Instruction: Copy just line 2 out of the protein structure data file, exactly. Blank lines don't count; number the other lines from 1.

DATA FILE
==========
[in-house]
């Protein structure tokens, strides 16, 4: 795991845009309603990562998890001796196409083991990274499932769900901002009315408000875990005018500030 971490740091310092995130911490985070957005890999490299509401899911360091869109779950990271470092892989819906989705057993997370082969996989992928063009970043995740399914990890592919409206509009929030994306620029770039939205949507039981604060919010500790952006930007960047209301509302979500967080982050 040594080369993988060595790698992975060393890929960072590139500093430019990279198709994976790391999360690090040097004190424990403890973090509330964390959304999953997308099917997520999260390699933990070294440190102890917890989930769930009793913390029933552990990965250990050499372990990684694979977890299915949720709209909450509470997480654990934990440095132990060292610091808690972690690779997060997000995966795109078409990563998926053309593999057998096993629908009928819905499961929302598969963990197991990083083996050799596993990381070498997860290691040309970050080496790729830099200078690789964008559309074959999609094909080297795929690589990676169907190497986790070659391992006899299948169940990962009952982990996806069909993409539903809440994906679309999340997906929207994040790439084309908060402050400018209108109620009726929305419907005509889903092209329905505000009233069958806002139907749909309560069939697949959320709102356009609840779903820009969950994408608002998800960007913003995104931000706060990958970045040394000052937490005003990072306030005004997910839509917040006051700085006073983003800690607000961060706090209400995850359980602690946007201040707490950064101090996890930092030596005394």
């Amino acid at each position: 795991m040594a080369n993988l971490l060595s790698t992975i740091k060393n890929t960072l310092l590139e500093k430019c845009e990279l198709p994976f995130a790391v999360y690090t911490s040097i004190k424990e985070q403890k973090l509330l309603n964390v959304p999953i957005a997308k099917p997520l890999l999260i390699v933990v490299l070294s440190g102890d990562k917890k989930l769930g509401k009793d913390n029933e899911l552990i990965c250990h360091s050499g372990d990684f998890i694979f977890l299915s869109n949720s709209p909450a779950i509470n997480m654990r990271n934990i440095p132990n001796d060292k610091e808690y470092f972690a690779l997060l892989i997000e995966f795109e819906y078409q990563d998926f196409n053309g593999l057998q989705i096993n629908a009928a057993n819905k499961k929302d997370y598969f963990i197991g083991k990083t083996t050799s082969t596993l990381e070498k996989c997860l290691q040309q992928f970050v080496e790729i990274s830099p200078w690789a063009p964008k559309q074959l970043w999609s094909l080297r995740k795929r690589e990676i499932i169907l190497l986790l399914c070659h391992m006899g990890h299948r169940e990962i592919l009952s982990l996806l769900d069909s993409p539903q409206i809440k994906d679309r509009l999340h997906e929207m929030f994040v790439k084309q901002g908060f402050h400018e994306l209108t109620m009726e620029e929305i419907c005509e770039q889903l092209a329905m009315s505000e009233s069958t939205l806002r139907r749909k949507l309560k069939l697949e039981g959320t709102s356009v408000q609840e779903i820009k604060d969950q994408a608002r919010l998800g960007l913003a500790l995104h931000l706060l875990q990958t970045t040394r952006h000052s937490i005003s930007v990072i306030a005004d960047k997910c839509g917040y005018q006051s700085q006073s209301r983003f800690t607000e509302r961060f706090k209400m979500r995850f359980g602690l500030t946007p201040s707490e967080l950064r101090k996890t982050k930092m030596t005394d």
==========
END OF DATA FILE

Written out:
């Protein structure tokens, strides 16, 4: 795991845009309603990562998890001796196409083991990274499932769900901002009315408000875990005018500030 971490740091310092995130911490985070957005890999490299509401899911360091869109779950990271470092892989819906989705057993997370082969996989992928063009970043995740399914990890592919409206509009929030994306620029770039939205949507039981604060919010500790952006930007960047209301509302979500967080982050 040594080369993988060595790698992975060393890929960072590139500093430019990279198709994976790391999360690090040097004190424990403890973090509330964390959304999953997308099917997520999260390699933990070294440190102890917890989930769930009793913390029933552990990965250990050499372990990684694979977890299915949720709209909450509470997480654990934990440095132990060292610091808690972690690779997060997000995966795109078409990563998926053309593999057998096993629908009928819905499961929302598969963990197991990083083996050799596993990381070498997860290691040309970050080496790729830099200078690789964008559309074959999609094909080297795929690589990676169907190497986790070659391992006899299948169940990962009952982990996806069909993409539903809440994906679309999340997906929207994040790439084309908060402050400018209108109620009726929305419907005509889903092209329905505000009233069958806002139907749909309560069939697949959320709102356009609840779903820009969950994408608002998800960007913003995104931000706060990958970045040394000052937490005003990072306030005004997910839509917040006051700085006073983003800690607000961060706090209400995850359980602690946007201040707490950064101090996890930092030596005394």